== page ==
New Japanese PM announces outline of Covid counter-measures

New Japanese Prime Minister Fumio Kishida on Friday announced an outline of Covid-19 counter-measures at a panel meeting, saying that the government would come up with an overall set early next month.

Kishida’s government said that it would seek to increase the utilization rate of hospital beds secured for Covid patients, in addition to designating more beds at public hospitals for patients of respiratory disease, reports Xinhua news agency.

“We will prepare for the next surge in infections by considering the worst-case scenario,” Kishida said at the meeting, adding that the government planned to present a more detailed response in November.

The Prime Minister said that if an outbreak in Covid-19 infections expanded further, the government would ask people to follow tighter restrictions.

Japan experienced a surge in infections this summer covering the period of the Tokyo Olympics and Paralympics, hitting a nationwide daily record of 25,867 in August.

Since then, the number of infections has steadily declined across the country with vaccination progress.

However, people were still concerned about another surge.

The government said it would prepare the medical infrastructure that could endure another wave of infections worse than the fifth one.

In the outline, the government planned to have about 80 per cent of hospital beds allocated for Covid-19 utilisation and to require public hospitals to secure more beds under the law.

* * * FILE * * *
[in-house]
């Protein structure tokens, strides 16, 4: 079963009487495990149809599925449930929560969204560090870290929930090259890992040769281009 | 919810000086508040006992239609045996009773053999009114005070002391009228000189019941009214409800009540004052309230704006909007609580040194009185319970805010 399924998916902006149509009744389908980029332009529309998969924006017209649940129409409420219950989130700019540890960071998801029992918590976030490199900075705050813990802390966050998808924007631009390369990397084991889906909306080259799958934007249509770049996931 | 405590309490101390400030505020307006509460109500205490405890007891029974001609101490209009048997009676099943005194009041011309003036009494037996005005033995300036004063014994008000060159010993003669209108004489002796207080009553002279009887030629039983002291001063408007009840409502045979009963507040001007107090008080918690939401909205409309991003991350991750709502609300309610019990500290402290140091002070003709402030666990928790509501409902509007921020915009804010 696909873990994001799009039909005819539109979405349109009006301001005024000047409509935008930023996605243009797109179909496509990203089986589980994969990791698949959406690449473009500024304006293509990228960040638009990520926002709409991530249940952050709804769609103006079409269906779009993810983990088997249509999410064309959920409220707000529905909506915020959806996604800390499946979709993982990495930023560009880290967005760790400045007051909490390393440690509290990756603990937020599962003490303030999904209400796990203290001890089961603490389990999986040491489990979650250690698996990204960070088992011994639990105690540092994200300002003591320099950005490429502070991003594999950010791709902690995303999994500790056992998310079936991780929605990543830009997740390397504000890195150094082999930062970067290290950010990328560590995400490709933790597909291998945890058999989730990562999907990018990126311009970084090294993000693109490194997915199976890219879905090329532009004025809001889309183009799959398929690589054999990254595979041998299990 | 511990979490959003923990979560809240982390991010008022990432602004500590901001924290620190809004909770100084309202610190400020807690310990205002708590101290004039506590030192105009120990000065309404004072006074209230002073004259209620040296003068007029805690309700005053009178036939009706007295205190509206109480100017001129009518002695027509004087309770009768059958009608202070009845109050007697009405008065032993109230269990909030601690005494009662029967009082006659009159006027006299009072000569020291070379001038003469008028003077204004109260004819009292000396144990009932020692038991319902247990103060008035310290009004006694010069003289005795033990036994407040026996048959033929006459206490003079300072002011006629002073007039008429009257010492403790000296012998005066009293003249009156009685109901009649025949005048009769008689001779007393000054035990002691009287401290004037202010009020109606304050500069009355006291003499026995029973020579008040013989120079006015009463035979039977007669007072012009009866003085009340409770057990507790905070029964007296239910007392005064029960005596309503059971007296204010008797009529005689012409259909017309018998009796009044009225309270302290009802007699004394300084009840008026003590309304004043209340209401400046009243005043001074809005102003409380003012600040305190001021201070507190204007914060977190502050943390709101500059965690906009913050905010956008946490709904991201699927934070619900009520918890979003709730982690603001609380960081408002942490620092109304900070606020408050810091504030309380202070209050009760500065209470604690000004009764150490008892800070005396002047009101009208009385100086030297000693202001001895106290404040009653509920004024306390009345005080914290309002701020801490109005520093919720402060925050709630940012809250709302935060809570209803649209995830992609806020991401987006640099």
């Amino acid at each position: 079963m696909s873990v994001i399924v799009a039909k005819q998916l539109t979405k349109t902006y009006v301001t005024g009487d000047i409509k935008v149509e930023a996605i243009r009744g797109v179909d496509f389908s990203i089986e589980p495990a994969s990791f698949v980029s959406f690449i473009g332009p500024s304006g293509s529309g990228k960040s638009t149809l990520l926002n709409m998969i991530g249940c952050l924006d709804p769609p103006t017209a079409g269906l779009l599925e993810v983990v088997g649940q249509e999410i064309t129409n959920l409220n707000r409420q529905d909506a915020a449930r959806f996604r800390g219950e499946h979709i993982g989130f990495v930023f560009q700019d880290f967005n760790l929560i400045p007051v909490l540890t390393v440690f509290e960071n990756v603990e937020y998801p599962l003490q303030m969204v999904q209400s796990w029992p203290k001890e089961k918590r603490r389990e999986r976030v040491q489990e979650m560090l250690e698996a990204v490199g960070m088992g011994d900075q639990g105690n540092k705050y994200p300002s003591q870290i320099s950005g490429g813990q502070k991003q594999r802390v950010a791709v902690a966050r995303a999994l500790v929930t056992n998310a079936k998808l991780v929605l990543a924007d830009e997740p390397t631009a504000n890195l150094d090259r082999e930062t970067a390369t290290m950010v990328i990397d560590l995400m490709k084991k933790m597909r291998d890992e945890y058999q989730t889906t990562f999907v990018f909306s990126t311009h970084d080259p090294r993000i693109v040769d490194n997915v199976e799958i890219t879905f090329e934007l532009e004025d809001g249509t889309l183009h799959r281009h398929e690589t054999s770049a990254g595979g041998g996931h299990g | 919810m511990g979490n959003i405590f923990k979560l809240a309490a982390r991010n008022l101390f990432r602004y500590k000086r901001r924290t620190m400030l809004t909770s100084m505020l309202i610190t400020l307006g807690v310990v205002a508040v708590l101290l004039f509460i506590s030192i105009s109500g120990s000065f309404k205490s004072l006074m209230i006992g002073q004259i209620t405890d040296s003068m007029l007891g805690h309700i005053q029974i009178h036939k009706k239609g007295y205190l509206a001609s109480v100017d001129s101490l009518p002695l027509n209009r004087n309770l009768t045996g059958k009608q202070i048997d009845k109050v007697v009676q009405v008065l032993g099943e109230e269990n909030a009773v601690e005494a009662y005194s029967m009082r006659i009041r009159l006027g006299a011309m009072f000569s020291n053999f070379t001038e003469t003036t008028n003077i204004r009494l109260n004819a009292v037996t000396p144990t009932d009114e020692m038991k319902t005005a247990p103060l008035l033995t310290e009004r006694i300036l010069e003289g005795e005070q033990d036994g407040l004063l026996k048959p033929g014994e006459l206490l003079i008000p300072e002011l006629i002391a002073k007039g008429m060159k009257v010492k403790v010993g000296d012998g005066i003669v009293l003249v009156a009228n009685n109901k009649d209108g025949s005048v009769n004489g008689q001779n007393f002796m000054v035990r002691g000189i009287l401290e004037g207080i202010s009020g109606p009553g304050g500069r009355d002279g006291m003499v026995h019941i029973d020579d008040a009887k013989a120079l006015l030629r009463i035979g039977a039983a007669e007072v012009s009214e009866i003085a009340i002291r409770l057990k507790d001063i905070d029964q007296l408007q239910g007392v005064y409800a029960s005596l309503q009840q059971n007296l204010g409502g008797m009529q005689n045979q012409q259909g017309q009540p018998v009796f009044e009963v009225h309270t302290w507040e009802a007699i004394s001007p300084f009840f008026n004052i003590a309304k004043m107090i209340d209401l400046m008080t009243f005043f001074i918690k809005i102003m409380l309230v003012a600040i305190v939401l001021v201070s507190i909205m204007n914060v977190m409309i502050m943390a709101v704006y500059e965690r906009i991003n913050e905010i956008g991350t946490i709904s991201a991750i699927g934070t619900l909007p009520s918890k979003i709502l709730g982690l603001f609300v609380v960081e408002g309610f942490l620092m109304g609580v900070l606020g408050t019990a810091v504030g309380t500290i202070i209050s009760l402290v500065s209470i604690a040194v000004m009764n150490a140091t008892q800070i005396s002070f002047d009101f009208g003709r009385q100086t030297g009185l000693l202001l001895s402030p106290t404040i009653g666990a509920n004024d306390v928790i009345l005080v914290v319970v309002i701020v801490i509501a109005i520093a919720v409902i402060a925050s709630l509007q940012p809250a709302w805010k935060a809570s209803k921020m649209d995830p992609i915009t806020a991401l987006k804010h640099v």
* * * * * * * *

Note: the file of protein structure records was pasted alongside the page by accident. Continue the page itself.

Meanwhile, the government would probably have to provide sufficient support to medical facilities, as strengthening the health care system would require securing more medical workers and balancing the treatment for Covid-19 patients with those with other diseases.

Kishida said that the government would seek approval of oral drugs, which were currently under clinical testing, for patients with mild symptoms by the end of this year.

In addition, he also noted that the government would decide on specific measures to ease restrictions by using digital vaccine passports and a system that identifies people who have been inoculated or tested negative.

The government might release information on medical infrastructure to ensure transparency, which includes the occupancy rate of hospital beds and the status of online examinations of Covid-19 patients recuperating at home.